On Resurrecting the Dead (Relationships)


I am not a gardener. Nor do I have one. Yet, somehow I have sustained the vision of having a beautiful garden with a ton of flourishing plants. It is frustrating for me, my family, and my neighbors because the constant plant buying continually and inevitably leads to a “wild field” look that doesn’t match my original concept.

About a year ago I decided to buy a small lemon tree with the vision of someday having giant lemons to go grab for dinner. I think you know where this is going. I potted it, added lemon tree appropriate soil, and then promptly forgot to water it for an entire year. As I watched the tree slowly die and turn a sallow yellow, I felt really really guilty. I didn’t want to talk about it when people asked, yet I didn’t clean it up or throw it away. It looks disgusting and, of course, is right by our front door. After some solid rainfall about a month ago, something inside me said “just keep watering your dead lemon tree”. So I did. Regularly. And, would you believe what I found when I walked outside this morning?!

Now, my mind has been awakened. “So the tree wasn’t really dead?!” “How can something that looks unequivocally dead be alive?” And really what I’m asking is, “what things have I given up on that have a deeply rooted and resilient eco system and is waiting for a little water? What in my life is dormant, but oh-so-alive?” Here are some thoughts for today:

The passion in our marriages. Very often, and usually very quickly, couples end up feeling stuck in the friend zone. Our bodies and sex are no longer a mystery, and a sense of “knowing” one another doesn’t guide us into intimacy, but rather, boredom. So, at age 36 with a couple kids and seven years of marriage under your belt, is eroticism forever dead or just latent and “unwatered”? Many folks ponder or act on separating or having an affair to create an eruption from dormant or unwatered marriages.   How do you water the marriage without these types of explosions? What passionate roots did you plant together that is hidden and waiting for just a small amount of care?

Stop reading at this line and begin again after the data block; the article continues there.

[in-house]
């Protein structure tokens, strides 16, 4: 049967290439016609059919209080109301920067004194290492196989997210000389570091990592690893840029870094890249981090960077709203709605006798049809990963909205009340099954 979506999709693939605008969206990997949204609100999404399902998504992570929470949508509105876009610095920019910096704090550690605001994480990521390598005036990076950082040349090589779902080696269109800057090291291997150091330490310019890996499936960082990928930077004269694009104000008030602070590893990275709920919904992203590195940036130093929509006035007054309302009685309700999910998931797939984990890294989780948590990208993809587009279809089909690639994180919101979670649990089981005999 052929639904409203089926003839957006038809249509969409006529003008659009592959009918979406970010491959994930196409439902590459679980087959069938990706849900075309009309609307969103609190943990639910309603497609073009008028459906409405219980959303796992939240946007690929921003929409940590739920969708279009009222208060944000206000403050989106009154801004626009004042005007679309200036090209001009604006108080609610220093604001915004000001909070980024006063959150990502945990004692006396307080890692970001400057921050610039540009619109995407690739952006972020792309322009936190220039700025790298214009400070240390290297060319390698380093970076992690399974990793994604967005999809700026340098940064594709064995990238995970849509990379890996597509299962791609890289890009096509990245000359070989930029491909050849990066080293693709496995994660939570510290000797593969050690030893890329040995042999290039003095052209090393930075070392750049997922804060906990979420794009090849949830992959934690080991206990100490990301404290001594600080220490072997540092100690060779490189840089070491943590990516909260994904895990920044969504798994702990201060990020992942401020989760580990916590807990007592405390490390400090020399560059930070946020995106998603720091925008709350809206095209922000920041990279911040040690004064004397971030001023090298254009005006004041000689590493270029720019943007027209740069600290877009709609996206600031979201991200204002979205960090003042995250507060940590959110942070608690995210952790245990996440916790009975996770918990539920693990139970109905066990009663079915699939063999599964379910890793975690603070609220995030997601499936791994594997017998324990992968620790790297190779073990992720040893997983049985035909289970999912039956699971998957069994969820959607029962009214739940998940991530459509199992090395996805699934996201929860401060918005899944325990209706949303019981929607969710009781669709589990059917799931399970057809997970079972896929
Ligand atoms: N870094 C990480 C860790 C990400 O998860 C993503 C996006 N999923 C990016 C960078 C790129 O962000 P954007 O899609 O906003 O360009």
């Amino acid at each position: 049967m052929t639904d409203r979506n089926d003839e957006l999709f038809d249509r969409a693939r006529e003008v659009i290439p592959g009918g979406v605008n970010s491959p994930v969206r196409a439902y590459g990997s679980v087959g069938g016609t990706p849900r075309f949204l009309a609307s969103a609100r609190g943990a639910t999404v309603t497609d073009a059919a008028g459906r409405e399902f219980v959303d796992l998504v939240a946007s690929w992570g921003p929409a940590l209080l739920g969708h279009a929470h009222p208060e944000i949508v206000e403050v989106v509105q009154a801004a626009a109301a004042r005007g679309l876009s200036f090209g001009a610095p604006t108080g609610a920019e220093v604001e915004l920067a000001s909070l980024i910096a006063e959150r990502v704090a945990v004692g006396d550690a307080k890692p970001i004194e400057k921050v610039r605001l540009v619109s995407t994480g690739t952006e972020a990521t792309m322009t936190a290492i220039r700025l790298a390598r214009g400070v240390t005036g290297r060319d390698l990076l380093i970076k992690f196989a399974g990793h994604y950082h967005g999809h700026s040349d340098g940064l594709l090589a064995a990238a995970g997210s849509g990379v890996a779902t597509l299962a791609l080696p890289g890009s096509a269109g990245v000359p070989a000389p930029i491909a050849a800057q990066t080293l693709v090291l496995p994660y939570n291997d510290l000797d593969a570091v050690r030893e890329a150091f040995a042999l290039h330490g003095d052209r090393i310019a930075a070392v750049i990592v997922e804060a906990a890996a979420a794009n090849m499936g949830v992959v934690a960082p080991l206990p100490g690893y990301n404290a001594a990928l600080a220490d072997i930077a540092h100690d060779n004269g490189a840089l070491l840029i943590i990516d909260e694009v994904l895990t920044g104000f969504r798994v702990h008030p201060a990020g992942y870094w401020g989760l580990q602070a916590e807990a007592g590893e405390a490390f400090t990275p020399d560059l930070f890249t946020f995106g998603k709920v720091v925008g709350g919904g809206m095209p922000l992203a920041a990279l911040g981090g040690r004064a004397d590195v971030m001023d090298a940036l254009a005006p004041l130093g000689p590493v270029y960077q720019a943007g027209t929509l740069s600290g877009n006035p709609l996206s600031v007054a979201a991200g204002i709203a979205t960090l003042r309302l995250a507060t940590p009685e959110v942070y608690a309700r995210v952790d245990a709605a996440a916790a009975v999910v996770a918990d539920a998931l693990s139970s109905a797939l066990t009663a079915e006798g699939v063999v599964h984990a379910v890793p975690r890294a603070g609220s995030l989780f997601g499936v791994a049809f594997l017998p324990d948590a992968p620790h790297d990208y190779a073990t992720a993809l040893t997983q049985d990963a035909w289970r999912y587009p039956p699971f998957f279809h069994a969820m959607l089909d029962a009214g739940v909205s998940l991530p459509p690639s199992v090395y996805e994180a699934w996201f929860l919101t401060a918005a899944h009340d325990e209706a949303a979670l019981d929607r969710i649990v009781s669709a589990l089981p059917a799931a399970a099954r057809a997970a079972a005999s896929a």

Our health and our bodies. As women, we juggle so many roles and often put ourselves last, including our physical health. Often, it feels impossible to re-find our relationship with health after gaining a certain amount of weight or going too many years without adequate exercise or sleep. We begin to lose awareness and connection to what our bodies need, and fear the feelings that will be provoked if we re-connect. What would the gentle watering of daily walks or less Netflix feel like? What “muscle memory” is waiting within us, waiting to be cared for?

Forgiveness, healing and reconciliation. Oh, those grudges that we love to cling so tightly to! The resentment feels safe, and deadens us to the lively emotions of heartbreak, sadness and grief. As relationships suffer and harden, it may feel impossible to fathom the rebirthing of healthy intimacy with friends, family or even our adult children. And yet, we all sit and wait. Even in years or  decades of distance we do not give up. We play chicken on who will be the first to water the seeds of trust, to pull the weeds of hurt out of our resilient soil. We have hope in our relational eco-system.

It is never too late to start watering our mind, body and relationships. Though I’m clearly not a literal gardener, I am up for weeding and watering your garden of healing and relational freedom. Please call me!



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